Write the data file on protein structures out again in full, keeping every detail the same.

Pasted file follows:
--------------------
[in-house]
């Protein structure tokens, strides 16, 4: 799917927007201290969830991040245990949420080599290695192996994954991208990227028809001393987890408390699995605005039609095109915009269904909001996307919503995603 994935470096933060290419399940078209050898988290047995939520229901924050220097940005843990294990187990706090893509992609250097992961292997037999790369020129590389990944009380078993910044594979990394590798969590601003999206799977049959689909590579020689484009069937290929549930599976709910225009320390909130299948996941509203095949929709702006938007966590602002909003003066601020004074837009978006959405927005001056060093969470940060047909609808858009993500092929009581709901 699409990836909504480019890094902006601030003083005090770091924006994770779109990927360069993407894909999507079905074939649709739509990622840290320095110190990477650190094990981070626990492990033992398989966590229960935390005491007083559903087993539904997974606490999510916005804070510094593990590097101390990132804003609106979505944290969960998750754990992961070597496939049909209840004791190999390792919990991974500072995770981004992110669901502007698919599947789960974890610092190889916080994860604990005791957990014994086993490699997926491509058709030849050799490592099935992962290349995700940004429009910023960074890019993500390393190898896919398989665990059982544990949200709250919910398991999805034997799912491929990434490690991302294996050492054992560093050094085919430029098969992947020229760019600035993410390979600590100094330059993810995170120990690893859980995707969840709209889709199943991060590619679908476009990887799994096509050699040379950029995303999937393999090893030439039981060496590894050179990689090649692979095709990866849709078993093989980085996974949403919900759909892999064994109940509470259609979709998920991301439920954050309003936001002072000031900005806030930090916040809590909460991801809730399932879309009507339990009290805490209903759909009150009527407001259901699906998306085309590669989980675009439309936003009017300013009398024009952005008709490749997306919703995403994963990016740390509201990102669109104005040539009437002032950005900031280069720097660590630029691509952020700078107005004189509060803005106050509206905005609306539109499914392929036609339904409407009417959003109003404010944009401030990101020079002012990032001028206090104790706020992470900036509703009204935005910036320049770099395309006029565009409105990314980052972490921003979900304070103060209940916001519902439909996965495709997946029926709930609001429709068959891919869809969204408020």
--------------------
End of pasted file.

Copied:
[in-house]
């Protein structure tokens, strides 16, 4: 799917927007201290969830991040245990949420080599290695192996994954991208990227028809001393987890408390699995605005039609095109915009269904909001996307919503995603 994935470096933060290419399940078209050898988290047995939520229901924050220097940005843990294990187990706090893509992609250097992961292997037999790369020129590389990944009380078993910044594979990394590798969590601003999206799977049959689909590579020689484009069937290929549930599976709910225009320390909130299948996941509203095949929709702006938007966590602002909003003066601020004074837009978006959405927005001056060093969470940060047909609808858009993500092929009581709901 699409990836909504480019890094902006601030003083005090770091924006994770779109990927360069993407894909999507079905074939649709739509990622840290320095110190990477650190094990981070626990492990033992398989966590229960935390005491007083559903087993539904997974606490999510916005804070510094593990590097101390990132804003609106979505944290969960998750754990992961070597496939049909209840004791190999390792919990991974500072995770981004992110669901502007698919599947789960974890610092190889916080994860604990005791957990014994086993490699997926491509058709030849050799490592099935992962290349995700940004429009910023960074890019993500390393190898896919398989665990059982544990949200709250919910398991999805034997799912491929990434490690991302294996050492054992560093050094085919430029098969992947020229760019600035993410390979600590100094330059993810995170120990690893859980995707969840709209889709199943991060590619679908476009990887799994096509050699040379950029995303999937393999090893030439039981060496590894050179990689090649692979095709990866849709078993093989980085996974949403919900759909892999064994109940509470259609979709998920991301439920954050309003936001002072000031900005806030930090916040809590909460991801809730399932879309009507339990009290805490209903759909009150009527407001259901699906998306085309590669989980675009439309936003009017300013009398024009952005008709490749997306919703995403994963990016740390509201990102669109104005040539009437002032950005900031280069720097660590630029691509952020700078107005004189509060803005106050509206905005609306539109499914392929036609339904409407009417959003109003404010944009401030990101020079002012990032001028206090104790706020992470900036509703009204935005910036320049770099395309006029565009409105990314980052972490921003979900304070103060209940916001519902439909996965495709997946029926709930609001429709068959891919869809969204408020």